Kennedy Center's 2014-2015 season includes premieres, celebration of Iberian culture

Kennedy Center's 2014-2015 season includes premieres, celebration of Iberian culture
(Margot Schulman)

The Kennedy Center's 2014-2015 season will feature a celebration of arts from the Iberian peninsula, along with the premiere of a Degas-inspired theater work, and, as usual, a wide assortment of music and dance events.

The center's two major affiliate organizations will contribute to that range.


Washington National Opera plans to introduce two works to its repertoire -- Daniel Catan's "Florencia in the Amazon," one of the most successful new works of the past 30 years, and Francis Poulenc's 1957 masterpiece "Dialogues of the Carmelites," both directed by the company artistic director Francesca Zambello.

Rounding out the WNO season will be Rossini's "Cenerentola," Wagner's "The Flying Dutchman" (with Eric Owens in the title role), Puccini's "La Boheme" (new production directed by Jo Davies), and the company premiere of "The Little Prince" by Rachel Portman and Nicholas Wright.

As part of the company's American Opera Initiative, the season also offers the premiere of "Penny" by Douglas Pew and Dara Weinberg.

Premieres are also featured in the National Symphony Orchestra's 2014-2015 lineup, including the first U.S. performances of works by Wolfgang Rihm and Matthias Pintscher.

The NSO season also offers the Fifth and Ninth symphonies by Mahler, the beginning of a multi-year exploration of that composer by music director Christoph Eschenbach. The conductor also will focus on Tchaikovsky next season with several programs covering well-known and infrequently programmed works.

Also scheduled is music by Penderecki and Busoni (the mammoth Piano Concerto with soloist Garrick Ohlsson); and, in conjunction with the center's Iberian festival, several composers from, or influenced by, Spain (Eschenbach and Rafael Fruhbeck de Burgos will share the podium).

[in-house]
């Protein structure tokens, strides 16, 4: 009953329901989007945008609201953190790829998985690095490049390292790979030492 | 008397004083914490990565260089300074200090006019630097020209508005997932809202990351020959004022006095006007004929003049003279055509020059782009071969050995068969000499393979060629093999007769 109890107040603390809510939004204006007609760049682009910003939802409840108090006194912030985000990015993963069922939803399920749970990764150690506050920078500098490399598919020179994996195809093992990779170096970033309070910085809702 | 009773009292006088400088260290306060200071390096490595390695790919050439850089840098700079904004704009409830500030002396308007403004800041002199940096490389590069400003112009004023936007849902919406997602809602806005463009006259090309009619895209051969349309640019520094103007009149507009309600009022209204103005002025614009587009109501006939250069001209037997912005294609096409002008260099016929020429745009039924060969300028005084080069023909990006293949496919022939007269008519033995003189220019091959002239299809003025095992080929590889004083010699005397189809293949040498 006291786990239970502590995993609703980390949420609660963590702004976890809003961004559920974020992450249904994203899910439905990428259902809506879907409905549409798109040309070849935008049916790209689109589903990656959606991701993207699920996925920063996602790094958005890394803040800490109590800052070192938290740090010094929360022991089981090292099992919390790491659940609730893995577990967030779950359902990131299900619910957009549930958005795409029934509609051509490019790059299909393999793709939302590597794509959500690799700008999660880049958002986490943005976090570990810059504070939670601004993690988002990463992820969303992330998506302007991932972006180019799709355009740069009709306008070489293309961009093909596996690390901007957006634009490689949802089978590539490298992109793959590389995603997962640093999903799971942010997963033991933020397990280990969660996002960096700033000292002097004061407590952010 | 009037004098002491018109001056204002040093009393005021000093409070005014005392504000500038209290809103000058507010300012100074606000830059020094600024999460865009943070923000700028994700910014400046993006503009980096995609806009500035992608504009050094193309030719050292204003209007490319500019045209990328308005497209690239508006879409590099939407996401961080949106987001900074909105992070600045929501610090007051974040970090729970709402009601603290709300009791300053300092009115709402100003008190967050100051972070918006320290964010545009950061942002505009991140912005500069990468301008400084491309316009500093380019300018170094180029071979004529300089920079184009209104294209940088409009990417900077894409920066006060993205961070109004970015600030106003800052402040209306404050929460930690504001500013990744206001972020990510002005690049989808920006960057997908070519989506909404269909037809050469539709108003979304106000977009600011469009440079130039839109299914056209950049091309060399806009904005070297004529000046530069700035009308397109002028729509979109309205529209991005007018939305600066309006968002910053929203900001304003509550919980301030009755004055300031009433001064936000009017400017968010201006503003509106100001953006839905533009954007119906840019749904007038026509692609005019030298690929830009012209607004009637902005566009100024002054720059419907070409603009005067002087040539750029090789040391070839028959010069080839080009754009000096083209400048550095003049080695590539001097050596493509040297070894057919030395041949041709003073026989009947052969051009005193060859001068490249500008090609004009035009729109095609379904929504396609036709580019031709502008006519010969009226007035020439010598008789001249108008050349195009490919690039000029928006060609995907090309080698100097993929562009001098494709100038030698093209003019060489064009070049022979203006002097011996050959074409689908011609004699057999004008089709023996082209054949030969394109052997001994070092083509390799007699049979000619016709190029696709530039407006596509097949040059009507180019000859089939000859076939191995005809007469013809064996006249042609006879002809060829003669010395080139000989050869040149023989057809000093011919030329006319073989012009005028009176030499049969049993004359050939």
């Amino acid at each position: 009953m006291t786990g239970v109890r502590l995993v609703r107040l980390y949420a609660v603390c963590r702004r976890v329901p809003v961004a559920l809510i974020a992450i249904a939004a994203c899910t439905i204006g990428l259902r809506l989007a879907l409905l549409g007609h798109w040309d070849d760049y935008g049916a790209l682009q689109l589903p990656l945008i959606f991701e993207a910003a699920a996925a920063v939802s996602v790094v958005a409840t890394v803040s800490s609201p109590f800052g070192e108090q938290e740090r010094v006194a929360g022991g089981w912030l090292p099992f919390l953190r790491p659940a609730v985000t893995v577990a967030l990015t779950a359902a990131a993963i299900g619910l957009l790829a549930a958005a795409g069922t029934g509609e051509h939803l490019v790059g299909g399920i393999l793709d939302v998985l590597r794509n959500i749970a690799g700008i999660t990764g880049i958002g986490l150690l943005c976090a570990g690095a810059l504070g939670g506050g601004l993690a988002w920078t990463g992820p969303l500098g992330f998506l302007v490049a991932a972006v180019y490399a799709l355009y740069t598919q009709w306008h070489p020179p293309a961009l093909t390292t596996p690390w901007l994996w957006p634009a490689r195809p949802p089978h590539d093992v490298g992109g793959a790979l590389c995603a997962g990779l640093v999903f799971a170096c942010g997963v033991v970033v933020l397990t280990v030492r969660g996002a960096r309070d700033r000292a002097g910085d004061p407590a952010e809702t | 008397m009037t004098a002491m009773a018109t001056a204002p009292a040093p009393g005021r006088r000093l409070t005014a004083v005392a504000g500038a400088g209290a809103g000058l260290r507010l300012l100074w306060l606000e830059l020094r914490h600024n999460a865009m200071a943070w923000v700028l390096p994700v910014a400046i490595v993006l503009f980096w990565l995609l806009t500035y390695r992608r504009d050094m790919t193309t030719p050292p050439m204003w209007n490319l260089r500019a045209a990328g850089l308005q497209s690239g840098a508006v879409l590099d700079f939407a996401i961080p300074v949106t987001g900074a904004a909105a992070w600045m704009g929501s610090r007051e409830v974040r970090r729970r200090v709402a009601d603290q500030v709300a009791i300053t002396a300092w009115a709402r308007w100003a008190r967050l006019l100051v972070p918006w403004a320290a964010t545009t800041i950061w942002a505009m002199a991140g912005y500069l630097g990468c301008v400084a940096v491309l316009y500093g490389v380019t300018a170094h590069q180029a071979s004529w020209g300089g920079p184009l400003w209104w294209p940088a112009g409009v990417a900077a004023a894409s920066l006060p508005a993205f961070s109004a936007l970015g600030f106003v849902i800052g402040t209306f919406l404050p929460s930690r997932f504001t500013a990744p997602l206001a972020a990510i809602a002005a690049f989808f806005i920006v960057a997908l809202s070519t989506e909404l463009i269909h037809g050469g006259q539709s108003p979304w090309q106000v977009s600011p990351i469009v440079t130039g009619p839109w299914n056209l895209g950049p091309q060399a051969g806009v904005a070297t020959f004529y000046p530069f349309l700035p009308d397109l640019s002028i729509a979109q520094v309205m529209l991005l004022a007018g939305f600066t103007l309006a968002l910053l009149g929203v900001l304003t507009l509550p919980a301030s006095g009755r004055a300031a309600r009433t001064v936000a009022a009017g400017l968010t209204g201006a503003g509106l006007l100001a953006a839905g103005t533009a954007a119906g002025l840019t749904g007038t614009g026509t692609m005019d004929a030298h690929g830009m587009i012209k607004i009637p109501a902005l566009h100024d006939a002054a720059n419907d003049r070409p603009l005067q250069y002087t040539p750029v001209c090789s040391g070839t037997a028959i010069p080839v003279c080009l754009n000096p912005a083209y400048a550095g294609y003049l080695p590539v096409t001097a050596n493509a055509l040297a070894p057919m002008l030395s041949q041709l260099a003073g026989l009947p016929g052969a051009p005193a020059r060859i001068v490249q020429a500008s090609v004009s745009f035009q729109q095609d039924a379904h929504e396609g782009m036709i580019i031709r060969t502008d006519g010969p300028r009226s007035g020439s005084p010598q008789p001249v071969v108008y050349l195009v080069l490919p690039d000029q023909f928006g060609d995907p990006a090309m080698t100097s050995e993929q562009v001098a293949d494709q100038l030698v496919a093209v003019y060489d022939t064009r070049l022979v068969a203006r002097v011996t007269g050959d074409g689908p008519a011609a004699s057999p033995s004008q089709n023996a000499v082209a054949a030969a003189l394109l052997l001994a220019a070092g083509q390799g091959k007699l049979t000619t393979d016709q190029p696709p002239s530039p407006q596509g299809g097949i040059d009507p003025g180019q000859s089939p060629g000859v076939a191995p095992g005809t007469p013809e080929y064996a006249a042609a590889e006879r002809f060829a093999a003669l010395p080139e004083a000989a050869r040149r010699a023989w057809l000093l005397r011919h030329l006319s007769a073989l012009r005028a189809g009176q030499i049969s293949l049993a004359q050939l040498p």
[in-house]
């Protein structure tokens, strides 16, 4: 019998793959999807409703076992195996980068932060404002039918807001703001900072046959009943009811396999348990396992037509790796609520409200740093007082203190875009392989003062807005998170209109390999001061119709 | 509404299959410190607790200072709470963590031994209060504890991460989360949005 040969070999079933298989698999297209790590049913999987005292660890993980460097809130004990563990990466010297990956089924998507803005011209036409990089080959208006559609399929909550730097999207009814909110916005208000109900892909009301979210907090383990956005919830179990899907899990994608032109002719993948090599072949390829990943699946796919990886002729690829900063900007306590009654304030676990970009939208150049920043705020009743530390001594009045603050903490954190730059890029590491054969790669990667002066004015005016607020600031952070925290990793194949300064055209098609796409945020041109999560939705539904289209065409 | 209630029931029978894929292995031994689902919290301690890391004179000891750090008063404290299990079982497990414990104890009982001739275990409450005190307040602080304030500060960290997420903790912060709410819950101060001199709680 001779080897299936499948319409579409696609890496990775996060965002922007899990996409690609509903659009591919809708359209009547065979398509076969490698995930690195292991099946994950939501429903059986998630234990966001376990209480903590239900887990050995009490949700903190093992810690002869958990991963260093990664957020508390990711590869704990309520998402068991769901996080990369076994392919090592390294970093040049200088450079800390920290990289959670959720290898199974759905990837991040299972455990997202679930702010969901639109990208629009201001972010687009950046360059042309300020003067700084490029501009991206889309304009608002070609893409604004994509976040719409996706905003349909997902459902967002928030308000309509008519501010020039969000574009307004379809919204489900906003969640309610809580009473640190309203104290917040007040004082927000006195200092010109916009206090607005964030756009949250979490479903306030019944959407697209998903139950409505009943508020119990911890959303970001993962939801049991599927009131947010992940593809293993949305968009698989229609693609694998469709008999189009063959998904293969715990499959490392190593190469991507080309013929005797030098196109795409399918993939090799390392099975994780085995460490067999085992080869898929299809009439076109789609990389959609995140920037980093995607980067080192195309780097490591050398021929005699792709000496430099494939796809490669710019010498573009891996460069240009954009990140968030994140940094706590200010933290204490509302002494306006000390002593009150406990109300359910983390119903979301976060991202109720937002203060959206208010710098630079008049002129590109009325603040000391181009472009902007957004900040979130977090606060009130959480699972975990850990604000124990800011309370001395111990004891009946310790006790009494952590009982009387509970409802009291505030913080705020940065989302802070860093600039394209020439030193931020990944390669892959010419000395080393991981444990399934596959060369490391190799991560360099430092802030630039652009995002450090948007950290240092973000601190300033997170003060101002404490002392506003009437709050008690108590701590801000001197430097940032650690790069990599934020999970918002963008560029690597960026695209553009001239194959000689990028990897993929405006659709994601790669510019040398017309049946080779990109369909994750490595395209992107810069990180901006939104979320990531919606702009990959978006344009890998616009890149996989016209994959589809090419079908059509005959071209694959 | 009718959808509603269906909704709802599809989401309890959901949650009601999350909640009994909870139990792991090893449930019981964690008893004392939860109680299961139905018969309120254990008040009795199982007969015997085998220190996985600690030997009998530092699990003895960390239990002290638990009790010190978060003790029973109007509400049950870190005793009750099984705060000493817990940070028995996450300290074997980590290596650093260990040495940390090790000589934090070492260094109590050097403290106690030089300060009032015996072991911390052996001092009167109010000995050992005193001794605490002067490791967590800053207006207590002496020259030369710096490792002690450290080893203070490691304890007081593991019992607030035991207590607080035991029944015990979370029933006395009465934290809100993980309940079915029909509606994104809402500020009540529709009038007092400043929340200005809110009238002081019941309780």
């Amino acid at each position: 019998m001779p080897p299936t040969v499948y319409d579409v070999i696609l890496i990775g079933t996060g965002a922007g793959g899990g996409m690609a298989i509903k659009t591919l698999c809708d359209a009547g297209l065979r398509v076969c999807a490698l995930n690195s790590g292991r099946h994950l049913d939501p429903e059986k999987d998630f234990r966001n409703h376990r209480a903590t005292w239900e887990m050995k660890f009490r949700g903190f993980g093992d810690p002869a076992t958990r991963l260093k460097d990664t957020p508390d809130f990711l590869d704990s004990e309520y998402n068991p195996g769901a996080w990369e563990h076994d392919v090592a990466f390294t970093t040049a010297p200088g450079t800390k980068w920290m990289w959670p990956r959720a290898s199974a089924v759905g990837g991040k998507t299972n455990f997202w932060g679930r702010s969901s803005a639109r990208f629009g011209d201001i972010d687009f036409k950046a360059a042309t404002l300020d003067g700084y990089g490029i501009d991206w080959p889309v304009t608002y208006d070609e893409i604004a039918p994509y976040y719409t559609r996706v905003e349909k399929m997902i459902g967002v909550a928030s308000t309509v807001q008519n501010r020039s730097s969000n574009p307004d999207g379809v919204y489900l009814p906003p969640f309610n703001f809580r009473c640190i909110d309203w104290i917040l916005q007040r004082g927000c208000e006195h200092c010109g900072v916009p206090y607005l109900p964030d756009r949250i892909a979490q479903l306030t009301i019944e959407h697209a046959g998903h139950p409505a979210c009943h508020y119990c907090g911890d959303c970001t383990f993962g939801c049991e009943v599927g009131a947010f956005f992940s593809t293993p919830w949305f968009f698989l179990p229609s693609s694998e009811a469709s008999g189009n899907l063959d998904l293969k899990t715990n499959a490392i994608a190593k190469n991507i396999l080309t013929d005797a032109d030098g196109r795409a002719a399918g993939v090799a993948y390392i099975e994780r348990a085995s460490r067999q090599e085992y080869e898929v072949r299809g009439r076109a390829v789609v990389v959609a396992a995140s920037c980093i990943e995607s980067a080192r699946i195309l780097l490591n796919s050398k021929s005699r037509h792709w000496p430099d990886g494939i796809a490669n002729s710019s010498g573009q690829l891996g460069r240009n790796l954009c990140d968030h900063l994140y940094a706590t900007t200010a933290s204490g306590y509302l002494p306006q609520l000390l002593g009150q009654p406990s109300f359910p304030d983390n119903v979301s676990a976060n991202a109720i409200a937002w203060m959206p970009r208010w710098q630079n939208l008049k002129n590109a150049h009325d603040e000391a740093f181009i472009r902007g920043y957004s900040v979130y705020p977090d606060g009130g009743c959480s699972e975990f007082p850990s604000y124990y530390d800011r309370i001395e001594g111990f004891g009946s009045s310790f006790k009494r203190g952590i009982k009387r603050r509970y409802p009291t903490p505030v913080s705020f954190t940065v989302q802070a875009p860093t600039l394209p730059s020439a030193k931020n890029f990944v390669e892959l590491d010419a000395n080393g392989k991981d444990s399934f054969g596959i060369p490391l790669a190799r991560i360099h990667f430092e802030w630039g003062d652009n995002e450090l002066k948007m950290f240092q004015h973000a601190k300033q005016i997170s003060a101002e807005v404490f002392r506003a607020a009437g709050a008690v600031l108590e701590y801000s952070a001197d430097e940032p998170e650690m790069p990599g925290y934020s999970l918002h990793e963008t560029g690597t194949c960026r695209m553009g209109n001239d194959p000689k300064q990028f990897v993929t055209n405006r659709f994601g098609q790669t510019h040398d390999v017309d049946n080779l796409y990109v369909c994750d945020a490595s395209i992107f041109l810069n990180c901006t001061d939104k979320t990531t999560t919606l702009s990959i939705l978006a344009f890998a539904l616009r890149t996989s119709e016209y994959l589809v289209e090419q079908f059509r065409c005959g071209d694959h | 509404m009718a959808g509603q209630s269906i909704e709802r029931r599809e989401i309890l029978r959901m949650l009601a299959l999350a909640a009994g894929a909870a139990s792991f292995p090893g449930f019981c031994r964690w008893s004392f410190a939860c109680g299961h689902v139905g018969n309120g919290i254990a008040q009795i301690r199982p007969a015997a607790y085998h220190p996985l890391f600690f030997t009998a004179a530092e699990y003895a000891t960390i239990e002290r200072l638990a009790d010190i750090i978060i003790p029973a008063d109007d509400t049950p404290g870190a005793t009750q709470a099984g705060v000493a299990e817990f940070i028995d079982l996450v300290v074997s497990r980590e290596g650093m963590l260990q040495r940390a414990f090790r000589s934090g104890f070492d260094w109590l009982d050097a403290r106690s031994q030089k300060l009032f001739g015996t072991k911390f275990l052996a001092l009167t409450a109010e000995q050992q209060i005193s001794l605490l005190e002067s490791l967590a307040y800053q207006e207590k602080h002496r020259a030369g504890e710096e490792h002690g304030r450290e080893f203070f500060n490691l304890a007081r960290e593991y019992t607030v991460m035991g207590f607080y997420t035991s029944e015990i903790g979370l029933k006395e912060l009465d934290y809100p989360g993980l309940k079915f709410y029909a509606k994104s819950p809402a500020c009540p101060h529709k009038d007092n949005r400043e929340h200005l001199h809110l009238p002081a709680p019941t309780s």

On the theater side, the season offers the premiere of the musical "Little Dancer" by Lynn Ahrens and Stephen Flaherty, "loosely based on the creation of one of Edgar Degas' most renowned sculptures." A pre-Broadway revival of the Alan Jay Lerner/Frederick Loewe musical "Gigi," in an adaptation by Heidi Thomas, is also on the schedule.

Touring productions of "Evita," "Joseph and the Amazing Technicolor Dreamcoat" and "Once" are due at the center, along with a return engagement for "The Book of Mormon."

On the dance front: The Royal Ballet, Mariinsky Ballet, American Ballet Theater, New York City Ballet, and several other companies.

The center's main festival, "Iberian Suite: arts remix across continents," will feature a multi-genre sampling of artists and ensembles from Spain, Portugal, Mexico, Brazil and more.

This is the last season announced by Kennedy Center president Michael Kaiser, who, after more than a decade at the helm, is heading to the University of Maryland to run the DeVos Institute of Arts Management. His successor, Deborah F. Rutter, who starts in September, said she is looking forward "to working with the Kennedy Center's talented and hard-working staff in bringing this exciting season to the stage."